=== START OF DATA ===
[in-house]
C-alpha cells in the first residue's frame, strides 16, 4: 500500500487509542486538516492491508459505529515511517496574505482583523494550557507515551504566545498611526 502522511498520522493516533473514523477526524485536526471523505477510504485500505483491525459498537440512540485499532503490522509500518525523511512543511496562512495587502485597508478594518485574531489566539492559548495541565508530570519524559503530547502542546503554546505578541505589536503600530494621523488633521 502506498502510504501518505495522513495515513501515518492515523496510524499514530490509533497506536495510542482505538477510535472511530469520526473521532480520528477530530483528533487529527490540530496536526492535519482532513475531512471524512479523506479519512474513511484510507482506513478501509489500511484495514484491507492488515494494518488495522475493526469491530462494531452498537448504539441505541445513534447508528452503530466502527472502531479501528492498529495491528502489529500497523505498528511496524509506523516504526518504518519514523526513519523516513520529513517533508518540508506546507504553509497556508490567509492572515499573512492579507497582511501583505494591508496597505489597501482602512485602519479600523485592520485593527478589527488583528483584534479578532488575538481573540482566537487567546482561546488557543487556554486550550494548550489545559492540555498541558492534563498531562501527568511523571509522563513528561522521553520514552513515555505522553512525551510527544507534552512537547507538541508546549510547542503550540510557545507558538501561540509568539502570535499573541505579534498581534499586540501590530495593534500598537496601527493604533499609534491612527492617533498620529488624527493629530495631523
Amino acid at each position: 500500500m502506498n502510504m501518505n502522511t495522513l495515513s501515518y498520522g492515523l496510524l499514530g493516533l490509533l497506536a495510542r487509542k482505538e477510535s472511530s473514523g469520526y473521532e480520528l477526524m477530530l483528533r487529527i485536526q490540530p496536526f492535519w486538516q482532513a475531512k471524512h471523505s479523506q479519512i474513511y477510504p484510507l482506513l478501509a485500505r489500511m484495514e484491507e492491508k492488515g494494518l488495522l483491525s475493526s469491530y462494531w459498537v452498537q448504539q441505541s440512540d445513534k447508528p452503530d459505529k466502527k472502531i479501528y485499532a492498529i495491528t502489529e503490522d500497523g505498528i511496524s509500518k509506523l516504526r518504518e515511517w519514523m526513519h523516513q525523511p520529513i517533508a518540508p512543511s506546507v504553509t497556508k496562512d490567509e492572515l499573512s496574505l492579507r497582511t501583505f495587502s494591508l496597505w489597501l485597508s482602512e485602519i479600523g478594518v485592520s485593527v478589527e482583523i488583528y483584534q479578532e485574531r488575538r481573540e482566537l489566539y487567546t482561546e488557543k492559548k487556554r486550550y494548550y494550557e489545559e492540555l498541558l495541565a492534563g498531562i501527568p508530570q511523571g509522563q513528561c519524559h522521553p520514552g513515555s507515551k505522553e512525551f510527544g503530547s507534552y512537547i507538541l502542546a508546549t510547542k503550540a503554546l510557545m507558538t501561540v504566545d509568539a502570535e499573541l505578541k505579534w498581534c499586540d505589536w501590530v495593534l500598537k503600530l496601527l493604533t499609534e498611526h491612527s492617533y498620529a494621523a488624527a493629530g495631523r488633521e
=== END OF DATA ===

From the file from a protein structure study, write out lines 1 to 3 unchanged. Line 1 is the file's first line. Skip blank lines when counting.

[in-house]
C-alpha cells in the first residue's frame, strides 16, 4: 500500500487509542486538516492491508459505529515511517496574505482583523494550557507515551504566545498611526 502522511498520522493516533473514523477526524485536526471523505477510504485500505483491525459498537440512540485499532503490522509500518525523511512543511496562512495587502485597508478594518485574531489566539492559548495541565508530570519524559503530547502542546503554546505578541505589536503600530494621523488633521 502506498502510504501518505495522513495515513501515518492515523496510524499514530490509533497506536495510542482505538477510535472511530469520526473521532480520528477530530483528533487529527490540530496536526492535519482532513475531512471524512479523506479519512474513511484510507482506513478501509489500511484495514484491507492488515494494518488495522475493526469491530462494531452498537448504539441505541445513534447508528452503530466502527472502531479501528492498529495491528502489529500497523505498528511496524509506523516504526518504518519514523526513519523516513520529513517533508518540508506546507504553509497556508490567509492572515499573512492579507497582511501583505494591508496597505489597501482602512485602519479600523485592520485593527478589527488583528483584534479578532488575538481573540482566537487567546482561546488557543487556554486550550494548550489545559492540555498541558492534563498531562501527568511523571509522563513528561522521553520514552513515555505522553512525551510527544507534552512537547507538541508546549510547542503550540510557545507558538501561540509568539502570535499573541505579534498581534499586540501590530495593534500598537496601527493604533499609534491612527492617533498620529488624527493629530495631523
Amino acid at each position: 500500500m502506498n502510504m501518505n502522511t495522513l495515513s501515518y498520522g492515523l496510524l499514530g493516533l490509533l497506536a495510542r487509542k482505538e477510535s472511530s473514523g469520526y473521532e480520528l477526524m477530530l483528533r487529527i485536526q490540530p496536526f492535519w486538516q482532513a475531512k471524512h471523505s479523506q479519512i474513511y477510504p484510507l482506513l478501509a485500505r489500511m484495514e484491507e492491508k492488515g494494518l488495522l483491525s475493526s469491530y462494531w459498537v452498537q448504539q441505541s440512540d445513534k447508528p452503530d459505529k466502527k472502531i479501528y485499532a492498529i495491528t502489529e503490522d500497523g505498528i511496524s509500518k509506523l516504526r518504518e515511517w519514523m526513519h523516513q525523511p520529513i517533508a518540508p512543511s506546507v504553509t497556508k496562512d490567509e492572515l499573512s496574505l492579507r497582511t501583505f495587502s494591508l496597505w489597501l485597508s482602512e485602519i479600523g478594518v485592520s485593527v478589527e482583523i488583528y483584534q479578532e485574531r488575538r481573540e482566537l489566539y487567546t482561546e488557543k492559548k487556554r486550550y494548550y494550557e489545559e492540555l498541558l495541565a492534563g498531562i501527568p508530570q511523571g509522563q513528561c519524559h522521553p520514552g513515555s507515551k505522553e512525551f510527544g503530547s507534552y512537547i507538541l502542546a508546549t510547542k503550540a503554546l510557545m507558538t501561540v504566545d509568539a502570535e499573541l505578541k505579534w498581534c499586540d505589536w501590530v495593534l500598537k503600530l496601527l493604533t499609534e498611526h491612527s492617533y498620529a494621523a488624527a493629530g495631523r488633521e